Contributed by Brian Riefepeters of Calder Consulting Group & Calder Investment Advisors.

Connect: (e) (o) 616.235.2442

The 401(k) Match is Archaic

We’ll admit it. The title of this article is intended to be provocative.  Yet, we stand by our claim and will defend the fact that 401(k) matching contributions really are akin to dinosaurs in the modern employee rewards portfolio. 

First, let’s recognize why matching contributions exist in the first place.  As 401(k) plans began to surge and outnumber traditional pension plans, the responsibility and cost of creating an income stream in retirement shifted from employers to employees.  Employers deemed it a shared responsibility with the employee to save for one’s retirement.  To execute on that shared responsibility, employers offered matching contributions within the 401(k) plan, meaning that an employee would only receive the company contributions to their account as long as they made contributions from their own money as well. Matching contributions incent employees to save money in the 401(k).

Next, we need to realize that 401(k)s are simply one type of tax advantaged vehicle competing for the hard-earned dollars of employees.  In addition, we’ve got IRAs, Health Savings Accounts (HSAs), Flexible Spending Arrangements (FSAs), 529 College accounts, and the list goes on. All of these ‘accounts’ provide a tax advantage to the person contributing to those accounts. Of particular importance is one of the newest allowed by the tax code: the HSA.  Of even more importance is that HSAs are the most tax-advantaged of any of the accounts noted above.  Many refer to this as the triple tax advantage, and a discussion of such advantage is beyond the scope of this discussion. Rather, we will simply summarize by saying HSAs are better than 401(k)s.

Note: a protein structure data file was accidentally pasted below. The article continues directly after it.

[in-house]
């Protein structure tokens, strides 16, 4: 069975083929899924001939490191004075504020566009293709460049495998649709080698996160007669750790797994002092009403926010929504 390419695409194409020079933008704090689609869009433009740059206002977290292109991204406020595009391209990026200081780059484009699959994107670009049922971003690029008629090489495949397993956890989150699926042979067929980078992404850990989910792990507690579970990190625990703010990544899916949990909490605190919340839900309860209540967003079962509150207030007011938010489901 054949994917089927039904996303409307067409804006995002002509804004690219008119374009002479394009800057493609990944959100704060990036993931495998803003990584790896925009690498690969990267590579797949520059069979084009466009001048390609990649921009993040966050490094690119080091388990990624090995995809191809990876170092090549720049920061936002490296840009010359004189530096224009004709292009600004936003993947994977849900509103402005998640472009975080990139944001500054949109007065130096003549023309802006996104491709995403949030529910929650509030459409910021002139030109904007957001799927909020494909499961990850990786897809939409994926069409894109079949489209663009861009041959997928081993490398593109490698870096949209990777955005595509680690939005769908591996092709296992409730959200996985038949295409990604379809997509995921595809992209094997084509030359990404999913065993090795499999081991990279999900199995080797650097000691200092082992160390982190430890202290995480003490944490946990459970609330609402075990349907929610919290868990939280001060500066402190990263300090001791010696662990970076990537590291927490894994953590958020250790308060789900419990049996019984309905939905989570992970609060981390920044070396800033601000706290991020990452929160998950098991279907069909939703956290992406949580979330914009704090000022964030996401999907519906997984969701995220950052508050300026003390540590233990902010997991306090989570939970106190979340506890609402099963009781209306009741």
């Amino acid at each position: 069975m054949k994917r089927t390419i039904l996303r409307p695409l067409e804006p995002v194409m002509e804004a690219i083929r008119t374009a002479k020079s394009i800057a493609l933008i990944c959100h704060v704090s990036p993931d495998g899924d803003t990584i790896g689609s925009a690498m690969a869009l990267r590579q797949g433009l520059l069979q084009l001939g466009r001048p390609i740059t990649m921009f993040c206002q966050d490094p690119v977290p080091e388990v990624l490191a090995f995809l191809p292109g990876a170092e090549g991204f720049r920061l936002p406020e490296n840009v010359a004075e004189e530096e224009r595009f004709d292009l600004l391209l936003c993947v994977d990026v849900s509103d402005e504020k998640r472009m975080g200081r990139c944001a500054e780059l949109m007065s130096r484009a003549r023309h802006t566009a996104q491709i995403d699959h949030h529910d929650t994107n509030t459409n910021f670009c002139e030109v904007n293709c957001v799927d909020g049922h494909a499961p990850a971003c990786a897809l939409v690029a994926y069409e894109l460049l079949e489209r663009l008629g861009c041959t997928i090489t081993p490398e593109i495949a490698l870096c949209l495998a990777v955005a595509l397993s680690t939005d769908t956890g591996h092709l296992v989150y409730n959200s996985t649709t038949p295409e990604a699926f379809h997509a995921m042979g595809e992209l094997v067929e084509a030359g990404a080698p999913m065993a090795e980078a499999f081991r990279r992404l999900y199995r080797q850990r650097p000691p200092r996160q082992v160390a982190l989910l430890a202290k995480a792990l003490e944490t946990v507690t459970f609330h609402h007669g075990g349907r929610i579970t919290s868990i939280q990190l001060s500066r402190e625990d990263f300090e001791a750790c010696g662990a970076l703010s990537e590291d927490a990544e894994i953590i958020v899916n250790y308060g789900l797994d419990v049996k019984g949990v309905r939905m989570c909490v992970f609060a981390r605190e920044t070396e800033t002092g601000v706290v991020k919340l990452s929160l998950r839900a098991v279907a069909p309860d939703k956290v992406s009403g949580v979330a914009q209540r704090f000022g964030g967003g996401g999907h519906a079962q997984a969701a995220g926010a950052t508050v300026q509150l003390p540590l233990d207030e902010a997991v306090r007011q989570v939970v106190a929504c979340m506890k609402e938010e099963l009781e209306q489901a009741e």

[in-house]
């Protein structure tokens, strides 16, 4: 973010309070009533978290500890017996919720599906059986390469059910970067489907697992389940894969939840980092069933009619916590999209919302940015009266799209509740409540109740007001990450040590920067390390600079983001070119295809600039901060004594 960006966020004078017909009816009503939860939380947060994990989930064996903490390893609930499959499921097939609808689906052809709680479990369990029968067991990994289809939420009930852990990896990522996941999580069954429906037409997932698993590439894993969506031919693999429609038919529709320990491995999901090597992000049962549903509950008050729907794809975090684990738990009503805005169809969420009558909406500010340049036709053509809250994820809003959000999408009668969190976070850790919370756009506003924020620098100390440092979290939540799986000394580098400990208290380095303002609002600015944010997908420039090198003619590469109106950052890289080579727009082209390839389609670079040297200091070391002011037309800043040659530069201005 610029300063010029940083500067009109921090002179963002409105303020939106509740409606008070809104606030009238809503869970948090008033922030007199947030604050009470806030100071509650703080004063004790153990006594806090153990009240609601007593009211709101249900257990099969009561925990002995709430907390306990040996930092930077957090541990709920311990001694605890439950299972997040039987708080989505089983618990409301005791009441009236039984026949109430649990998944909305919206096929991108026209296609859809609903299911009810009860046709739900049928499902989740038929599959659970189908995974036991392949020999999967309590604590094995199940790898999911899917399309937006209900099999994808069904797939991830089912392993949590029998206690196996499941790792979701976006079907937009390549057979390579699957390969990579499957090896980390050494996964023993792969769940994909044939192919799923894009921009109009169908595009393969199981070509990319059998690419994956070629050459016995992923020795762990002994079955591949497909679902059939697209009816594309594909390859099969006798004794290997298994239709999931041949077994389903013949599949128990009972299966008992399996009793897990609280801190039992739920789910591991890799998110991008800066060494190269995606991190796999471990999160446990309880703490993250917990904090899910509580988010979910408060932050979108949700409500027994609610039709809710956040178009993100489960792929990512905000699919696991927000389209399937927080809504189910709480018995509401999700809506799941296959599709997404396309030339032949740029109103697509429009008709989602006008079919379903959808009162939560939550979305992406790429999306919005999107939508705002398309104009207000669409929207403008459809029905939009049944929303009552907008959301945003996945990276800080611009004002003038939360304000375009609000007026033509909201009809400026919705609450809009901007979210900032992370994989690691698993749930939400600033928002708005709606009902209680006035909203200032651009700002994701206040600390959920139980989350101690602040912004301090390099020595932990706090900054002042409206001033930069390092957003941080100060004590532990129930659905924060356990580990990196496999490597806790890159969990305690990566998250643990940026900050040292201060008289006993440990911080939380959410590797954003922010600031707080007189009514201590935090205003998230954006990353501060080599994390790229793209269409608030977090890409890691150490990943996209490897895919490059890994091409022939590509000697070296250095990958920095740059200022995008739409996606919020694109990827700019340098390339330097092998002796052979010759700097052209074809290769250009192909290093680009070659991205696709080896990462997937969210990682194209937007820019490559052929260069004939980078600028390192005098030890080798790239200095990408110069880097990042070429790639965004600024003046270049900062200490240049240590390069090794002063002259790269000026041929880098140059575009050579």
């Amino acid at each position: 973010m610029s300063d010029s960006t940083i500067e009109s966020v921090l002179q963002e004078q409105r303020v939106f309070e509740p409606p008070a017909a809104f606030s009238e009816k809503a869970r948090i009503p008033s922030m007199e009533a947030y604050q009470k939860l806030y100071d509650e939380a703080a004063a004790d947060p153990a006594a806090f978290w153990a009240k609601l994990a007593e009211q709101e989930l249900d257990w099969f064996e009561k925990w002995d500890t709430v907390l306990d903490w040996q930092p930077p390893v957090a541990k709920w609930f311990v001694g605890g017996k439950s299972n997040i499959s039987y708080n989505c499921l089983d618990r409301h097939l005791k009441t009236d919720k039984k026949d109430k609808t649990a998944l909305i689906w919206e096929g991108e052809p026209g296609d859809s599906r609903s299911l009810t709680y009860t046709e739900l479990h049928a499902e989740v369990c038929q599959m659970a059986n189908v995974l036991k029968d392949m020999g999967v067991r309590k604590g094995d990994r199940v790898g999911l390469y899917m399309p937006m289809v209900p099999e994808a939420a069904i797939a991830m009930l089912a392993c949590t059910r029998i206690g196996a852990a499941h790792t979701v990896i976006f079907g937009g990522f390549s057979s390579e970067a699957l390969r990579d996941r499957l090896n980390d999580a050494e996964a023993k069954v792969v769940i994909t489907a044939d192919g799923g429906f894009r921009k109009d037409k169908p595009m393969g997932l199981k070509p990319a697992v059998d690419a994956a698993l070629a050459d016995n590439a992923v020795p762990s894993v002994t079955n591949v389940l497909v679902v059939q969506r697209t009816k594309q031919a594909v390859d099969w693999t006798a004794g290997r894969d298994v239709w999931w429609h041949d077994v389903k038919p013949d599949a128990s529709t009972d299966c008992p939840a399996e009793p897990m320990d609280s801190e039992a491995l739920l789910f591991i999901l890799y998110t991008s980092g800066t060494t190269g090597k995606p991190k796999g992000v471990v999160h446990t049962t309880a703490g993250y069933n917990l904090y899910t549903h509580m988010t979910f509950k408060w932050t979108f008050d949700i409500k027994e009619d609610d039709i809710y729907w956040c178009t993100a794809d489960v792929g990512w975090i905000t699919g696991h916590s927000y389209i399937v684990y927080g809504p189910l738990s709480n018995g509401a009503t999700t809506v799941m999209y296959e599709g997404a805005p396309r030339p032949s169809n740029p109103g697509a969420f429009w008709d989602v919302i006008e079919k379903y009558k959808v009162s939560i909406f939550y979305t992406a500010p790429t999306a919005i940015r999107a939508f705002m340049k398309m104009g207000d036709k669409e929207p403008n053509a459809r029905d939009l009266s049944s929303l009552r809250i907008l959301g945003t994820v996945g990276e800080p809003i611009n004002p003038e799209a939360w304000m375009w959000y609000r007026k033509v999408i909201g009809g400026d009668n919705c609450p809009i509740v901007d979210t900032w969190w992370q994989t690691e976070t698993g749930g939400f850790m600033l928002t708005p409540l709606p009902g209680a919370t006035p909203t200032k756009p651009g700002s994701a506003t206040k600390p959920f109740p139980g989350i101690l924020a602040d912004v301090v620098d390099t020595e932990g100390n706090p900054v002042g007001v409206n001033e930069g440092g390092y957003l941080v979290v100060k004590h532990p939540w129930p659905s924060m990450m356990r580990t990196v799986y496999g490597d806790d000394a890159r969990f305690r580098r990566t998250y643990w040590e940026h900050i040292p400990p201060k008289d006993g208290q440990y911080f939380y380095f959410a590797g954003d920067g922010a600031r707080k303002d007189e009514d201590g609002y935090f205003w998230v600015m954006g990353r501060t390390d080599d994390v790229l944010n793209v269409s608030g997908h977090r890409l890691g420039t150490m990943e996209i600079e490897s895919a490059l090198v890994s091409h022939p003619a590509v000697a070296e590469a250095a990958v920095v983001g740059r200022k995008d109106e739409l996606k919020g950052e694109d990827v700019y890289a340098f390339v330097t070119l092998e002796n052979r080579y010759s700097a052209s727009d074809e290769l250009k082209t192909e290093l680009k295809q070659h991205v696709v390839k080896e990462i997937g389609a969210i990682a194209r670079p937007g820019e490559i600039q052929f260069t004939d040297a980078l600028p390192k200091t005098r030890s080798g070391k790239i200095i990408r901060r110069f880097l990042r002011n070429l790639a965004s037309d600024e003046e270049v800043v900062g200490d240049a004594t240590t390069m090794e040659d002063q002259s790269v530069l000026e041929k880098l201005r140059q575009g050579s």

Lets summarize the facts so far. 1) Matching contributions incent employees to save money in the 401(k). 2) HSAs are better than 401(k)s. When summarized together, it’s easy to see how 401(k) matching contributions have become an archaic plan design. 401(k) matching contributions incent employees to save money in a sub-optimal manner, or in an account without the greatest tax advantages to the employees, or in an account that is inferior to another type of account. In the absence of any matching contributions, employees would be advised to put their money into the best account available – the HSA.  This would provide the greatest benefit and advantage to the employee. 

Fortunately, modifying and modernizing the rewards portfolios is relatively easy.  Rather than creating the greatest incentive for employees to save into the 401(k), we might suggest creating the greatest incentive for employees to save into the HSA. Now, if you still want to have a matching contribution in the 401(k) at an even or lesser rate than the HSA match, we’re okay with that too! 

Contributed by Brian Riefepeters of Calder Consulting Group

Connect: (e) (o) 616.235.2442